A Constitution for an independent Scotland (Mark McNaught)

So you want an independent Scotland – a constitutional change away from the UK, who famously are one of only 3 countries in the world without a written constitution. We suffer from (and complain about) the lack of a UK constitution, which means that the constitution is what the governing party in Westminster decides it is, which in turn means a permanent democratic deficit for Scotland within the UK. There is nothing in the current arrangements to prevent withdrawal of your Human Rights, for example – or freedom of speech – because the laws can simply be changed by an Act of Parliament (this may explain why the UK prefers NOT to have a written constitution). The UK is one of only 2 countries in the world (the other is Iran) to allow religious clerics like bishops to set the laws of the nation, in the House of Lords, and there is no prospect of that ever being remedied. All normal modern countries have a written constitution – not to do so is almost feudal. If we are the people asking for constitutional change, we must accept the responsibility of defining a new constitution.     

What is a constitution? It’s a codified definition of a nation’s principles and values. For example, the United States Declaration of Independence states that all men are created equal, that they are endowed by their Creator with certain unalienable Rights, that among these are Life, Liberty and the pursuit of Happiness. A modern Scottish constitution could state “popular sovereignty as the sole basis for legitimacy, human rights for all, including equality, freedom, justice and the search for happiness”. It would define both rights and responsibilities of citizens. Think of a constitution like the operating system on your computer, and the legal system as the apps. Or a canvas that you are about to paint on.

Why is it important? There are four vital attributes of a written constitution:

  • Inclusion – of all people living in Scotland  
  • Sovereignty –  which lies with the people, not with the Crown or Parliament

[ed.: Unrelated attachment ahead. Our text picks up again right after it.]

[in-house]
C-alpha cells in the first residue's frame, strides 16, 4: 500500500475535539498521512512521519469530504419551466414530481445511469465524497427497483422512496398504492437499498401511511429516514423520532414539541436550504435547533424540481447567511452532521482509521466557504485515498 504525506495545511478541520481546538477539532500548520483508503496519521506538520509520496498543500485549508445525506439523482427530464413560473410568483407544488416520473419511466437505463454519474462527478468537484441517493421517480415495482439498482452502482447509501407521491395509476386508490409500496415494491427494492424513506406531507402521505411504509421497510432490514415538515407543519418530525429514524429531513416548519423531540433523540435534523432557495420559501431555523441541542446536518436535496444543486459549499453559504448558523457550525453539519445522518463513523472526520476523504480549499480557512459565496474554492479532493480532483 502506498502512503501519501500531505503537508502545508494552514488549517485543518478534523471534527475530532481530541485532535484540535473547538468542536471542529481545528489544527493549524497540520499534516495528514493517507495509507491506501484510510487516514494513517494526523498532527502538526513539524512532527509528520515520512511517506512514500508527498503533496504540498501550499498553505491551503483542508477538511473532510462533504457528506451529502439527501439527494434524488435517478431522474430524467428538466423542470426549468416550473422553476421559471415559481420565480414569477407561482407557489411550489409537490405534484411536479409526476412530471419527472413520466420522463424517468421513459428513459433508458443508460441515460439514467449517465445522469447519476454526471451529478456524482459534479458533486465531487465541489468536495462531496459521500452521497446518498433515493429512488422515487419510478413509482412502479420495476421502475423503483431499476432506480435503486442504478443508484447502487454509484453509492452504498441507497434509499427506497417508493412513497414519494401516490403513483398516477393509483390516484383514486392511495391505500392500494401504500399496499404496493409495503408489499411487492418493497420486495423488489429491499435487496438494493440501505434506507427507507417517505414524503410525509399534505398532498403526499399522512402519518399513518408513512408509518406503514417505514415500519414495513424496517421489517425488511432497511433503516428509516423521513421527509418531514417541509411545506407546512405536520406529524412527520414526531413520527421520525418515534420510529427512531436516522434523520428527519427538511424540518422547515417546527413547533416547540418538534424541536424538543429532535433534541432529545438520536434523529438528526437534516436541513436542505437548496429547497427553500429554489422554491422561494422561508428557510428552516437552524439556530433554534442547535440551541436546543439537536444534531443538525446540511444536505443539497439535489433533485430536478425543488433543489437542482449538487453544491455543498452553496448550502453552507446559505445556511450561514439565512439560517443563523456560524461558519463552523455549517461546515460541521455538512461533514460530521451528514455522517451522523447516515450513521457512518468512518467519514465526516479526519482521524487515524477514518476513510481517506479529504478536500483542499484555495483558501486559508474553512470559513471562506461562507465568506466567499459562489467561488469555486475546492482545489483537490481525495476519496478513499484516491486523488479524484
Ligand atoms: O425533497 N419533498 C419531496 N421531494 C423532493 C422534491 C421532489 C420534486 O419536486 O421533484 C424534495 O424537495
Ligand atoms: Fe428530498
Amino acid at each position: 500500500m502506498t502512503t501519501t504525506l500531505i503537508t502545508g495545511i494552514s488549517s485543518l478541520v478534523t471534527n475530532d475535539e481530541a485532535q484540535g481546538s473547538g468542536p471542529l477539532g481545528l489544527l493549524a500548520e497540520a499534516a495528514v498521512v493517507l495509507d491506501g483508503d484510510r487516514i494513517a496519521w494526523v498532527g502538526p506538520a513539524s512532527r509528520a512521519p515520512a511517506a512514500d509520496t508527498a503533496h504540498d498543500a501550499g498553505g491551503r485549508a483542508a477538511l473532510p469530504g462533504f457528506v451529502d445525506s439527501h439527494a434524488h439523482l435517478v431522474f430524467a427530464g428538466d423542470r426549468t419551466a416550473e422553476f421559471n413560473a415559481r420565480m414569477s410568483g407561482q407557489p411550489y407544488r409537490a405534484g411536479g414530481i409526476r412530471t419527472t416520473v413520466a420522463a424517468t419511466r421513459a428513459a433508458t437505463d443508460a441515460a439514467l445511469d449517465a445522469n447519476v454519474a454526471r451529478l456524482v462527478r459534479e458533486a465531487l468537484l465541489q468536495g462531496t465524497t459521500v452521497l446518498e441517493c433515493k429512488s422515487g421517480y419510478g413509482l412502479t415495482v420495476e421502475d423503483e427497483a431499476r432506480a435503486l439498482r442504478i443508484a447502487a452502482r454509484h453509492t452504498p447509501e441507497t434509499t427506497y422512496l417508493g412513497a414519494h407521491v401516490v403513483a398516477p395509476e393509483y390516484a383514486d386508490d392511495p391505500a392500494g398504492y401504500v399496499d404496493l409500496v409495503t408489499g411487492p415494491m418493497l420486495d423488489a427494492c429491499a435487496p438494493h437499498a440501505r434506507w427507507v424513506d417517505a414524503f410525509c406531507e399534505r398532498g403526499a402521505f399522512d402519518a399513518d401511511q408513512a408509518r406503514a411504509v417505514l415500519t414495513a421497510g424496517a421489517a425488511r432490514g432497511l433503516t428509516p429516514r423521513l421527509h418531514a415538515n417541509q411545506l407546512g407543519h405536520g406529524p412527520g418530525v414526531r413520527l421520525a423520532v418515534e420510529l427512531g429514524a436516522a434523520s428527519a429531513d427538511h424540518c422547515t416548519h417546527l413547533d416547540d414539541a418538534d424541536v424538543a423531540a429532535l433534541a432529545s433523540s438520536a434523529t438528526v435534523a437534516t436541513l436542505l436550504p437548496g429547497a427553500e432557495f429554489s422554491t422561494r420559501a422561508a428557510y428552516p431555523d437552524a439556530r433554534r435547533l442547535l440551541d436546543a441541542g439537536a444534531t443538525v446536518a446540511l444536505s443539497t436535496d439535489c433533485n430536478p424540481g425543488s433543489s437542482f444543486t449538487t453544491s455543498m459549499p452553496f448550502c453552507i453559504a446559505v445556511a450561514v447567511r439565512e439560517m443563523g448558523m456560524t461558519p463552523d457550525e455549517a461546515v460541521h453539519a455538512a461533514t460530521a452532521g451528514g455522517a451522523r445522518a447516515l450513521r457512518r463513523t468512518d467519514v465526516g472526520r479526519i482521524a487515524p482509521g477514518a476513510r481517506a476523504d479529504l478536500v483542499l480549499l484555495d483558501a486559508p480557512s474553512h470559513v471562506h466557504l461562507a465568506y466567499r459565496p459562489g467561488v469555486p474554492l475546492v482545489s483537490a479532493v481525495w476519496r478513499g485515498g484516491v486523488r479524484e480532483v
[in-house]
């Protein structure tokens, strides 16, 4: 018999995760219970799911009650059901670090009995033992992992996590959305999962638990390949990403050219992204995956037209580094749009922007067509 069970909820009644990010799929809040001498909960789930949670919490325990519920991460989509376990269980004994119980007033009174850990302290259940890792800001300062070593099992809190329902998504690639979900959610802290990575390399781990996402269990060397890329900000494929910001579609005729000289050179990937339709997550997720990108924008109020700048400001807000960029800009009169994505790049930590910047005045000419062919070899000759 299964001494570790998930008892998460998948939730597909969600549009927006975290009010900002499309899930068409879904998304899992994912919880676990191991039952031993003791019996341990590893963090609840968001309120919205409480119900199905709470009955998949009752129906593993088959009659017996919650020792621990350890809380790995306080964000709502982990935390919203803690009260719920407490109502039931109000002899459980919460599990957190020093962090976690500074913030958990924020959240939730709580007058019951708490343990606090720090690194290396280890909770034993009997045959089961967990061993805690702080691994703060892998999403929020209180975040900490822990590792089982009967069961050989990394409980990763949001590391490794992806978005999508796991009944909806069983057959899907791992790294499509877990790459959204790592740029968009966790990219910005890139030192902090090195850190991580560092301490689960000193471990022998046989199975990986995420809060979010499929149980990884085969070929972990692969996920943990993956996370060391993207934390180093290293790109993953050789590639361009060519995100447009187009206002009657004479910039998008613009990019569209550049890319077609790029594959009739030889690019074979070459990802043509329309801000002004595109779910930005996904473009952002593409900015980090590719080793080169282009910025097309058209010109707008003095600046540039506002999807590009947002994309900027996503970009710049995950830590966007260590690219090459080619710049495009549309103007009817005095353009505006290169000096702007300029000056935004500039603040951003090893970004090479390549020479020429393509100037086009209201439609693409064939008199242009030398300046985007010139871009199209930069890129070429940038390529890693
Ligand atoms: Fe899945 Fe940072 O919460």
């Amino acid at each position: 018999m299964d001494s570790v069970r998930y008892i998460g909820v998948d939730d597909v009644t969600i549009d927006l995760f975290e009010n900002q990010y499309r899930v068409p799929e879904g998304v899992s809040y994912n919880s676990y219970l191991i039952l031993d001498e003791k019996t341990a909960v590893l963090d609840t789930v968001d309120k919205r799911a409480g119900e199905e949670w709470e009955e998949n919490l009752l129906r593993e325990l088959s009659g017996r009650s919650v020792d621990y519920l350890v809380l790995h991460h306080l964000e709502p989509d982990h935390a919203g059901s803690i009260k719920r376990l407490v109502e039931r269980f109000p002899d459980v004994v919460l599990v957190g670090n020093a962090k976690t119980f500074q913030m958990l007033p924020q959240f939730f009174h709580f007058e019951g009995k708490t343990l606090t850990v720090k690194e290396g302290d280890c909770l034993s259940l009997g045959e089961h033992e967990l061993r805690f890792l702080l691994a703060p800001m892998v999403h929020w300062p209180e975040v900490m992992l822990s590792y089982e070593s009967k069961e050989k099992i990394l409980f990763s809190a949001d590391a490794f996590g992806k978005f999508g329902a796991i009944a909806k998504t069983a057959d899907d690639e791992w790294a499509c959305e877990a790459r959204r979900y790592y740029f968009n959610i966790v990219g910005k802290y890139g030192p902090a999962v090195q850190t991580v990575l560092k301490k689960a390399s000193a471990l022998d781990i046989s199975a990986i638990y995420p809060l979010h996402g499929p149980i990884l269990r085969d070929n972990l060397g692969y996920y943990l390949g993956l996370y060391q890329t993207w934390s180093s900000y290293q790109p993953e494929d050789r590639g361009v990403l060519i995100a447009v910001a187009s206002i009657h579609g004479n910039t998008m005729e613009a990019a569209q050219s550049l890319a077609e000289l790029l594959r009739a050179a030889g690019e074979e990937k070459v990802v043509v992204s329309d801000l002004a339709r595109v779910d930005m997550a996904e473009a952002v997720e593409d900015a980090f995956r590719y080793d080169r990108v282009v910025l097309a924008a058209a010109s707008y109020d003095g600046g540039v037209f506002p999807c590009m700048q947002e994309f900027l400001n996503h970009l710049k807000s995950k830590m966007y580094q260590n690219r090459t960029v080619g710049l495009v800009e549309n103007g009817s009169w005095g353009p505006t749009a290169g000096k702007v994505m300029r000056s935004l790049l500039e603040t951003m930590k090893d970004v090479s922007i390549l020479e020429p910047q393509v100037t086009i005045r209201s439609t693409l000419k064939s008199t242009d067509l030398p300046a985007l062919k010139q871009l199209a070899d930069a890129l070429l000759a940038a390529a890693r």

• Reassurance to those who did not support independence – how do they know that the new Scottish state will not act against those who opposed its creation? What will prevent the SNP, or any other administration, devising a political system that enables one party to rule forever?
  • Recognition – a constitution is a pre-condition for recognition internationally, such as the UN

When should we define and adopt a new constitution? Most normal countries do so before independence. Scotland faces an existential threat from the UK (EVEL, Henry VIII powers, being taken out of the EU etc). We are defining many other aspects of what an independent Scotland should look like (Growth Commission, Currency etc) – but surely defining what a new Scottish state would stand for (and what it would not stand for), what its principles and values are, should be the first urgent priority?  

How do we do it? We ought to set up a Constitutional Conference to develop a Provisional Constitution before the next referendum. This would have the effect on making the creation of a new state a public process, while reassuring those presently opposed to it that their rights would be protected.

Who should define it? A lot of work has already been done since 2013, and you can participate now via a wiki-based constitutional development platform at scottishconstitution.com, developed with financial support from the Scottish Independence Foundation. Since all can participate on an equal basis, never before have the people most affected by the law been able to positively influence its future development. This platform enables homeless people to help develop housing law. People on benefits and the disabled can help design the new Scottish social welfare system. Labour unions can help write labour law. Doctors can help write medical law. Administrators applying UK law can impart their invaluable experience to improving new Scottish institutions. The possibilities are limitless. It could be the world’s first empirically based constitution, developed scientifically rather than politically.

We need all the collective wisdom possible to have a fully functioning independent Scottish State by 2020. We have to show the world that Scotland is ready and worthy of reclaiming its status as an independent nation.

Recommended reading: Constitution Of The Scottish State

    : A Model Constitution for Scotland by Dr Eliot Bulmer, buy at Luath Press

     : A Constitution for the Common Good by Dr Eliot Bulmer, buy at Luath Press

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